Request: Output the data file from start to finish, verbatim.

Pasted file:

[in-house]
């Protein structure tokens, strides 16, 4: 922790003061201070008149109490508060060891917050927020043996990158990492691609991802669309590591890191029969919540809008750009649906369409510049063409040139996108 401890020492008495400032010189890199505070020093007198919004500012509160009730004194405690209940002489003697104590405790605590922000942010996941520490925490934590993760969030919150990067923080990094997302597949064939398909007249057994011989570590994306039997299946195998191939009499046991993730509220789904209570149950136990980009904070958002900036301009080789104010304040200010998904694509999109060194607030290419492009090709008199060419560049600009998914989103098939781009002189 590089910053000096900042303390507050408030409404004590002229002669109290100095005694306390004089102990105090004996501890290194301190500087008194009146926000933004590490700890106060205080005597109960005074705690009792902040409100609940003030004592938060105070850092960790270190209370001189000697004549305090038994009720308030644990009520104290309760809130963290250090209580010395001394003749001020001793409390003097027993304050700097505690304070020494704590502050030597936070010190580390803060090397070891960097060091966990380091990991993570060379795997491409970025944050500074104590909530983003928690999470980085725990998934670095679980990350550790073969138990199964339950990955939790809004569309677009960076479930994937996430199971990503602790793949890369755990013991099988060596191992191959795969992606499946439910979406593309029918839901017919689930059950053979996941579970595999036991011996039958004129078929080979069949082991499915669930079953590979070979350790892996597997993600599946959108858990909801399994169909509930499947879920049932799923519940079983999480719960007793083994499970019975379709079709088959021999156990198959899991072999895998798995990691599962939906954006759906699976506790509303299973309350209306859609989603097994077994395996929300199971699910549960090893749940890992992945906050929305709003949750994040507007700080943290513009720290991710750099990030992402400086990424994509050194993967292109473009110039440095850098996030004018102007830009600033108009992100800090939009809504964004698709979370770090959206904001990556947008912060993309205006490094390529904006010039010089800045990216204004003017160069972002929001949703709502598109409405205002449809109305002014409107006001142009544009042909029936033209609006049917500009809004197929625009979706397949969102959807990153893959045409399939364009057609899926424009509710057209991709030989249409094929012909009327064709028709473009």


[in-house]
């Protein structure tokens, strides 16, 4: 922790003061201070008149109490508060060891917050927020043996990158990492691609991802669309590591890191029969919540809008750009649906369409510049063409040139996108 401890020492008495400032010189890199505070020093007198919004500012509160009730004194405690209940002489003697104590405790605590922000942010996941520490925490934590993760969030919150990067923080990094997302597949064939398909007249057994011989570590994306039997299946195998191939009499046991993730509220789904209570149950136990980009904070958002900036301009080789104010304040200010998904694509999109060194607030290419492009090709008199060419560049600009998914989103098939781009002189 590089910053000096900042303390507050408030409404004590002229002669109290100095005694306390004089102990105090004996501890290194301190500087008194009146926000933004590490700890106060205080005597109960005074705690009792902040409100609940003030004592938060105070850092960790270190209370001189000697004549305090038994009720308030644990009520104290309760809130963290250090209580010395001394003749001020001793409390003097027993304050700097505690304070020494704590502050030597936070010190580390803060090397070891960097060091966990380091990991993570060379795997491409970025944050500074104590909530983003928690999470980085725990998934670095679980990350550790073969138990199964339950990955939790809004569309677009960076479930994937996430199971990503602790793949890369755990013991099988060596191992191959795969992606499946439910979406593309029918839901017919689930059950053979996941579970595999036991011996039958004129078929080979069949082991499915669930079953590979070979350790892996597997993600599946959108858990909801399994169909509930499947879920049932799923519940079983999480719960007793083994499970019975379709079709088959021999156990198959899991072999895998798995990691599962939906954006759906699976506790509303299973309350209306859609989603097994077994395996929300199971699910549960090893749940890992992945906050929305709003949750994040507007700080943290513009720290991710750099990030992402400086990424994509050194993967292109473009110039440095850098996030004018102007830009600033108009992100800090939009809504964004698709979370770090959206904001990556947008912060993309205006490094390529904006010039010089800045990216204004003017160069972002929001949703709502598109409405205002449809109305002014409107006001142009544009042909029936033209609006049917500009809004197929625009979706397949969102959807990153893959045409399939364009057609899926424009509710057209991709030989249409094929012909009327064709028709473009």